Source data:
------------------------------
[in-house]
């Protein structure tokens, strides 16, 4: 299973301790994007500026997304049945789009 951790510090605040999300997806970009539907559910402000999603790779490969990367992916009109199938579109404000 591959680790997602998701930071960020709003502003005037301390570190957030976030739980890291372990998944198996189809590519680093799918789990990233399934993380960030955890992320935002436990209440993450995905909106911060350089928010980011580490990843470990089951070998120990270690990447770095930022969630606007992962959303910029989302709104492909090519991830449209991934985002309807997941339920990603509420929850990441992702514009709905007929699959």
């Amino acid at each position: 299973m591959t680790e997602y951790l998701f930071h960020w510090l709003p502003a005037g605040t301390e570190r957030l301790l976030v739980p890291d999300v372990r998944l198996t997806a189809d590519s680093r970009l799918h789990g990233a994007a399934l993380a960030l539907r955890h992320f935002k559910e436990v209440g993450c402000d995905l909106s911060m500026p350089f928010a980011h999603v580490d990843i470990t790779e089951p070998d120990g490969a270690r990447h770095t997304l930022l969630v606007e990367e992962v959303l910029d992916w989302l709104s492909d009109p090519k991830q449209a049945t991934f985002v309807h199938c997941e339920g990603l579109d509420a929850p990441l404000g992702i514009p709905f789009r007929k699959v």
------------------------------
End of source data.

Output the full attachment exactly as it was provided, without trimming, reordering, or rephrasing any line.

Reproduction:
[in-house]
């Protein structure tokens, strides 16, 4: 299973301790994007500026997304049945789009 951790510090605040999300997806970009539907559910402000999603790779490969990367992916009109199938579109404000 591959680790997602998701930071960020709003502003005037301390570190957030976030739980890291372990998944198996189809590519680093799918789990990233399934993380960030955890992320935002436990209440993450995905909106911060350089928010980011580490990843470990089951070998120990270690990447770095930022969630606007992962959303910029989302709104492909090519991830449209991934985002309807997941339920990603509420929850990441992702514009709905007929699959």
């Amino acid at each position: 299973m591959t680790e997602y951790l998701f930071h960020w510090l709003p502003a005037g605040t301390e570190r957030l301790l976030v739980p890291d999300v372990r998944l198996t997806a189809d590519s680093r970009l799918h789990g990233a994007a399934l993380a960030l539907r955890h992320f935002k559910e436990v209440g993450c402000d995905l909106s911060m500026p350089f928010a980011h999603v580490d990843i470990t790779e089951p070998d120990g490969a270690r990447h770095t997304l930022l969630v606007e990367e992962v959303l910029d992916w989302l709104s492909d009109p090519k991830q449209a049945t991934f985002v309807h199938c997941e339920g990603l579109d509420a929850p990441l404000g992702i514009p709905f789009r007929k699959v």